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Explain the rain bike to me

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Explain the rain bike to me

Old 10-19-15, 08:00 AM
  #51  
bonz50
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for me, if I were going to have a 'rain bike' it would just be a CX style or gravel bike with the appropriate SKS fender/guards on it.... I can use it for MUP trail, rain, etc when I don't wanna use my Synapse. it would be a "rain" bike, but it would still be used for dry rides for other purposes. just how I would do it....
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Old 10-19-15, 08:15 AM
  #52  
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Originally Posted by BoSoxYacht View Post
Mudslides aren't an issue in AZ, and we don't have droughts in the desert.
But they are in a lot of other places. Having a foul weather bike is a small price to pay for living in an area that sees enough rain to warrant such a bike.

BTW:

https://www.weather.com/storms/severe...izona-20140803

https://news.azpm.org/p/local-news/2...izona-highway/

Last edited by indyfabz; 10-19-15 at 08:19 AM.
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Old 10-19-15, 08:25 AM
  #53  
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My main ride is also my rain bike. It has a stainless steel frame, and only takes a few seconds to install/remove SKS Raceblade fenders.

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Old 10-19-15, 08:51 AM
  #54  
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Originally Posted by indyfabz View Post
But they are in a lot of other places. Having a foul weather bike is a small price to pay for living in an area that sees enough rain to warrant such a bike.

BTW:
Are you a little slow?

Originally Posted by BoSoxYacht View Post
There's no such thing a light rain in this area. We get soaking downpours(usually with heavy winds) for 30 mins that cause flash floods. The minor flooding will usually wash every thorn in the desert onto the road, and cause puncture flats on the next ride.

Light rain would be refreshing on a hot ride, but that never happens here.
As I mentioned earlier, we get rain occasionally but not often the type sane people want to ride in. It rained Friday + Saturday(a 30 minute downpour each time), but the roads were dry an hour later(other than the flood basins).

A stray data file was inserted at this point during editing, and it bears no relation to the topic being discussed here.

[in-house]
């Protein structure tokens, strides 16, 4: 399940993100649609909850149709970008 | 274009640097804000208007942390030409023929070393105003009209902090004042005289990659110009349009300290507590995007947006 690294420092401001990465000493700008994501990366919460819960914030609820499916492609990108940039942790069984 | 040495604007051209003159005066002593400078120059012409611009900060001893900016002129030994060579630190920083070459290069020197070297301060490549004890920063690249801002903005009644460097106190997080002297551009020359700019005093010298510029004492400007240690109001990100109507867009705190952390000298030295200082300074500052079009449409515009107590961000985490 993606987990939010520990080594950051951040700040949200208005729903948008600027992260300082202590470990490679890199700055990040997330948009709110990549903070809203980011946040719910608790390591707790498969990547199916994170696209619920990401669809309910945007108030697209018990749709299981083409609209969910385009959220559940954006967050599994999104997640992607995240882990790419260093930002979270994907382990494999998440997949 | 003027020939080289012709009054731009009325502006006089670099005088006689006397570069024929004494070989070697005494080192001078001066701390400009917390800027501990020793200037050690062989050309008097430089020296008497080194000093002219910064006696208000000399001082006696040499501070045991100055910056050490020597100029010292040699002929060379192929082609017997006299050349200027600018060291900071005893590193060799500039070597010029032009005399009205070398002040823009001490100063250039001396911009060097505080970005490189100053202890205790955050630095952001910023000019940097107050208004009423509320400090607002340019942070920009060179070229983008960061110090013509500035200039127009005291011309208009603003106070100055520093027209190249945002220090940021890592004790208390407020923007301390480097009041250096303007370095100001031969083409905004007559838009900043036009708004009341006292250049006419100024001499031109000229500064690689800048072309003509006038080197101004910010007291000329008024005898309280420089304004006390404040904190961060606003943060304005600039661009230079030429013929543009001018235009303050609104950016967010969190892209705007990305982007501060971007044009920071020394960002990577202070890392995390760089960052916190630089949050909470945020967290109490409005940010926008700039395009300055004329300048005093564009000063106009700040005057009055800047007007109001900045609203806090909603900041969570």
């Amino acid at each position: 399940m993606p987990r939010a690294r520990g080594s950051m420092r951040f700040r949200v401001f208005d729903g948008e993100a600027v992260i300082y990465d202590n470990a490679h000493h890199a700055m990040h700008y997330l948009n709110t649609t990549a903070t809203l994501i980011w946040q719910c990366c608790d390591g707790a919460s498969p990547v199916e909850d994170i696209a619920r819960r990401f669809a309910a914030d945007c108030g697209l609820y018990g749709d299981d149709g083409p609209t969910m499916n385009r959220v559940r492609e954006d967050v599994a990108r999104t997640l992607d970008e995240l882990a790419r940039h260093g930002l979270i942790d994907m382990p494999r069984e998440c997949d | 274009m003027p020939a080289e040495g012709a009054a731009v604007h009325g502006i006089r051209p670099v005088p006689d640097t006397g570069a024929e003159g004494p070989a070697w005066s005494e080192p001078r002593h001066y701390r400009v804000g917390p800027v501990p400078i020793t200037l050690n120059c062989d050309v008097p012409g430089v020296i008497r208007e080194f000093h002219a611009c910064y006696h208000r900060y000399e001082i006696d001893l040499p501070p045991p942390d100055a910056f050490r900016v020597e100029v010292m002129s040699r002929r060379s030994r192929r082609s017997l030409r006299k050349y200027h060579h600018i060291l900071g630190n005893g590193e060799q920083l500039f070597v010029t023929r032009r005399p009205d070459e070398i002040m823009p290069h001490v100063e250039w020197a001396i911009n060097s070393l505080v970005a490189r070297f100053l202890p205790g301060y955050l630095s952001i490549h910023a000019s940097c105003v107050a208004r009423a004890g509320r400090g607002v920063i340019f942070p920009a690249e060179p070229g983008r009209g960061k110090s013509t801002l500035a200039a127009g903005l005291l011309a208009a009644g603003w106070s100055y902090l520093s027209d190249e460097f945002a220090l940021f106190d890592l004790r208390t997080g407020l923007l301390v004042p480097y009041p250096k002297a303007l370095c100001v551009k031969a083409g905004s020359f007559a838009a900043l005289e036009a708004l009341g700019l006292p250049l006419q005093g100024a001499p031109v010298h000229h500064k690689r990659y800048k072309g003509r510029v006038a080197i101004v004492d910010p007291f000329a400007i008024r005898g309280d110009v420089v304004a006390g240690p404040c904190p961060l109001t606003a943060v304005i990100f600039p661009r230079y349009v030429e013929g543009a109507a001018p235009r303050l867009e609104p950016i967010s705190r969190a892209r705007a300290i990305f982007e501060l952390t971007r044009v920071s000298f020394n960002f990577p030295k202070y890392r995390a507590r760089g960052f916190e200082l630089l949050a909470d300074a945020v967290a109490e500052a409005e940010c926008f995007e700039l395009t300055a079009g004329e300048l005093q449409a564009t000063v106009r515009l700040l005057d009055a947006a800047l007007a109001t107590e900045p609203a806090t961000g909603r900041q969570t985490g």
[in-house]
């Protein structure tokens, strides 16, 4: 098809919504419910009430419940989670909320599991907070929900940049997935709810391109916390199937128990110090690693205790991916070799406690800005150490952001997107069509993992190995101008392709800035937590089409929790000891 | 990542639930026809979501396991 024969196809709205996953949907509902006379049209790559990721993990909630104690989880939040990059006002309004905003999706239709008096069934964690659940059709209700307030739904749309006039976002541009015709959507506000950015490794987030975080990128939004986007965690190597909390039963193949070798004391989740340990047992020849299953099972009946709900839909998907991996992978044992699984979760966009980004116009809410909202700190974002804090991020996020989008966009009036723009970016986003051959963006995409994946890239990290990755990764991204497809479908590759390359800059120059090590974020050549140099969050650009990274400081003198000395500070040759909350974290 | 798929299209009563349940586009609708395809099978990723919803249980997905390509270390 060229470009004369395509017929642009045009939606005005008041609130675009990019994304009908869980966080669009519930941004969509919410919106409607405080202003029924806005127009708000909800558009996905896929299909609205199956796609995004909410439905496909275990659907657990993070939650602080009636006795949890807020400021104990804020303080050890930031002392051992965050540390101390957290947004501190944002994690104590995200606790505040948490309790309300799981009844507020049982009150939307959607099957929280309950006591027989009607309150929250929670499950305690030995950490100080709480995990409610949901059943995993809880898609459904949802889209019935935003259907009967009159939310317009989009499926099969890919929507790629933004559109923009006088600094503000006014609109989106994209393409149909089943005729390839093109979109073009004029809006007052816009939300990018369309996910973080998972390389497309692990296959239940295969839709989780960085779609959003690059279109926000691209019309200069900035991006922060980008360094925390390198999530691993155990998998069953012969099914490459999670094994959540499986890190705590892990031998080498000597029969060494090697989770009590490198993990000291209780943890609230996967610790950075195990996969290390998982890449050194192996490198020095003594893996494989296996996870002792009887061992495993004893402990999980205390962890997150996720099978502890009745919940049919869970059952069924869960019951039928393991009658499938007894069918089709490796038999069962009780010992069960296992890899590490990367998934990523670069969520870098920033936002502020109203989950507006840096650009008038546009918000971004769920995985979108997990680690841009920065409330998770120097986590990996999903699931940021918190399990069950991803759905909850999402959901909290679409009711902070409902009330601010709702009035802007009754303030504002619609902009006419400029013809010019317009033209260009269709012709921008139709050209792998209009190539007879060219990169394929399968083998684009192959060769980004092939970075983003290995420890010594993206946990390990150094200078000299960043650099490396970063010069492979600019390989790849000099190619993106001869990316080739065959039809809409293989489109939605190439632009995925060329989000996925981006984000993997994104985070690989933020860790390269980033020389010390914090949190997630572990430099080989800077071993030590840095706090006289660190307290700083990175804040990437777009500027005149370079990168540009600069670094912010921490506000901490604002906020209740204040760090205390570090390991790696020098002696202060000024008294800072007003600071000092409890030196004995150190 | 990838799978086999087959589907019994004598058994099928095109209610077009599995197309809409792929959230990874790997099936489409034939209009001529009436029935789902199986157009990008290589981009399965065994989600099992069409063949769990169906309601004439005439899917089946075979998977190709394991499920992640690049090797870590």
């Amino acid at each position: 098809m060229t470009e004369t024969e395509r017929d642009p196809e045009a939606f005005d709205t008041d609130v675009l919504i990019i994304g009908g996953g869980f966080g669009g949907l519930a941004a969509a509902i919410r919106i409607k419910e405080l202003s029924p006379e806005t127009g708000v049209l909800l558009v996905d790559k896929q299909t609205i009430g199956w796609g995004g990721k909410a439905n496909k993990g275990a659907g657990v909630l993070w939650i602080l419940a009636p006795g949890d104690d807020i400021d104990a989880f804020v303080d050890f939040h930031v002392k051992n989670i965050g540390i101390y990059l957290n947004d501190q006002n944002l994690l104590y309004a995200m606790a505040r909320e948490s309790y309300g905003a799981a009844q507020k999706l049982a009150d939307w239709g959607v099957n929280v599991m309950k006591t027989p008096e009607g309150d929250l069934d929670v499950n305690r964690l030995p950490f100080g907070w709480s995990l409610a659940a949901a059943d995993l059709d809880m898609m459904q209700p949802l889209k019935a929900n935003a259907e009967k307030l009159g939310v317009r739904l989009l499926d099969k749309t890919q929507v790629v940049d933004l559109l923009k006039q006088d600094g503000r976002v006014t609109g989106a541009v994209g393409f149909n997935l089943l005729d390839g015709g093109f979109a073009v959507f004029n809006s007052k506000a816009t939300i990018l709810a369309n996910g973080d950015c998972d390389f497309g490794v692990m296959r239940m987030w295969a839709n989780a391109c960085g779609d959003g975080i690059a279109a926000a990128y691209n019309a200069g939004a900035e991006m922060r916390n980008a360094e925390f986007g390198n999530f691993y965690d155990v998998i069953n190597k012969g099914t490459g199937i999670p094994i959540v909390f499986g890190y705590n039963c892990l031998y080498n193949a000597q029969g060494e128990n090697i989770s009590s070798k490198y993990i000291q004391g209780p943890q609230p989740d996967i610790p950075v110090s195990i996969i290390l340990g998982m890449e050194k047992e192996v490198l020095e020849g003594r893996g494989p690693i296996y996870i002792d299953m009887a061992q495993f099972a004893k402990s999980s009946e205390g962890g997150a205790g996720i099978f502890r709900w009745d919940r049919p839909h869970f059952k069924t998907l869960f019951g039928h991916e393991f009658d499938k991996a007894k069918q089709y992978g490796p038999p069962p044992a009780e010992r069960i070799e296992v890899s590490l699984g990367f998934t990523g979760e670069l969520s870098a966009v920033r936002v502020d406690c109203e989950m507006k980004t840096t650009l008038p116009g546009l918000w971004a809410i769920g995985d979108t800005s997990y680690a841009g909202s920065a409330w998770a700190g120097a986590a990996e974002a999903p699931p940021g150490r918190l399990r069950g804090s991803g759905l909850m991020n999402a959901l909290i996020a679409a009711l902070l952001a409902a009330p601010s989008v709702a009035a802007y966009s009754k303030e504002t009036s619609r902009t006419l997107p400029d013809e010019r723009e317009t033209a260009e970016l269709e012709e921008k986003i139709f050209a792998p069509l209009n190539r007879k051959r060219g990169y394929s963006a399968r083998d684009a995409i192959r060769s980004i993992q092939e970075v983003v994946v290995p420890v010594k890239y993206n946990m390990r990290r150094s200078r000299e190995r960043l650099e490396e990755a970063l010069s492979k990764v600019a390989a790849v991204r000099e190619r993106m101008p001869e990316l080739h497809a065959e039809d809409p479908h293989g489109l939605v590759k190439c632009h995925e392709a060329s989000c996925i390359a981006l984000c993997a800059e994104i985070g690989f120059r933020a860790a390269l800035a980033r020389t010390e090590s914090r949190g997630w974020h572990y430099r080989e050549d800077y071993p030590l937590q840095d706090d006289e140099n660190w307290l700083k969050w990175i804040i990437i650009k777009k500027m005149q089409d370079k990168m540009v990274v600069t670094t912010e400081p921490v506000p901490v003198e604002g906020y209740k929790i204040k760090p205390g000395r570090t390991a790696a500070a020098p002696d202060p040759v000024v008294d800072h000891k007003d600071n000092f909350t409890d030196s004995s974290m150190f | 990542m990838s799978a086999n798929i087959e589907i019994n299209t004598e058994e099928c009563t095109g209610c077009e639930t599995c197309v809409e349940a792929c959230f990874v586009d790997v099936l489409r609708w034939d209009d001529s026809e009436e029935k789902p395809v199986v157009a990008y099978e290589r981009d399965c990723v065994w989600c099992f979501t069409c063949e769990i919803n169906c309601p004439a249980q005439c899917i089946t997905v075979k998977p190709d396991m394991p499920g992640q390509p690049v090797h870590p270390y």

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Old 10-19-15, 09:01 AM
  #55  
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Originally Posted by Bandera View Post
Practical versatile frames designed with fender mounts in CF are still rare so steel it is.
Pedal Force CX2. Here's my CX1 with Winwood full carbon disc fork (it's a lot dirtier now after ~25k miles)):

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Old 10-19-15, 09:30 AM
  #56  
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Originally Posted by rms13 View Post
It doesn't rain where I live so I don't need one but I frequently see people on forums using steel bikes for rain bikes. Isn't that counterintuitive since steel rusts. Shouldn't you use carbon or ti for rain?
because n+1
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Old 10-19-15, 09:41 AM
  #57  
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Originally Posted by rpenmanparker View Post
Why have a bike you don't like as much as the others just because it might get a little abuse. That's what bikes are for, not to be preserved. But then I refuse to ride in the rain anyway so what do I know?
A rain bike should cost less than a DA or Red cassette. And you don't want to wear that thing down with all the grit you pick up riding in the rain. Also, fenders and wider tires.
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Old 10-19-15, 10:16 AM
  #58  
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My understanding is a rain bike is the cheapest bike you can ride comfortably for all your rides on days when the weather is terrible and your main ride would endure unnecessary abuse.